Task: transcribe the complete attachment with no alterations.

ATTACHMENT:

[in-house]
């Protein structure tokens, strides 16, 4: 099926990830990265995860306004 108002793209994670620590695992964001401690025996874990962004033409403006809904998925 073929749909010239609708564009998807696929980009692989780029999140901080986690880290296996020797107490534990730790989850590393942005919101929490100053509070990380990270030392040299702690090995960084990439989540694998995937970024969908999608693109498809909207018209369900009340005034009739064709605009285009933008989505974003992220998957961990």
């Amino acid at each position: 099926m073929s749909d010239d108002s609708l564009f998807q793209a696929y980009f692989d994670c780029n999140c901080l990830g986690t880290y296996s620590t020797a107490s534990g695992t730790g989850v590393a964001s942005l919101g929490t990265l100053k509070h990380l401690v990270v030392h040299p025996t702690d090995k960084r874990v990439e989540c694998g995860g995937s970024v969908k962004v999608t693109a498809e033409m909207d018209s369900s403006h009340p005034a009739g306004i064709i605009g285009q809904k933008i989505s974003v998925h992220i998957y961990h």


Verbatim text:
[in-house]
């Protein structure tokens, strides 16, 4: 099926990830990265995860306004 108002793209994670620590695992964001401690025996874990962004033409403006809904998925 073929749909010239609708564009998807696929980009692989780029999140901080986690880290296996020797107490534990730790989850590393942005919101929490100053509070990380990270030392040299702690090995960084990439989540694998995937970024969908999608693109498809909207018209369900009340005034009739064709605009285009933008989505974003992220998957961990």
């Amino acid at each position: 099926m073929s749909d010239d108002s609708l564009f998807q793209a696929y980009f692989d994670c780029n999140c901080l990830g986690t880290y296996s620590t020797a107490s534990g695992t730790g989850v590393a964001s942005l919101g929490t990265l100053k509070h990380l401690v990270v030392h040299p025996t702690d090995k960084r874990v990439e989540c694998g995860g995937s970024v969908k962004v999608t693109a498809e033409m909207d018209s369900s403006h009340p005034a009739g306004i064709i605009g285009q809904k933008i989505s974003v998925h992220i998957y961990h």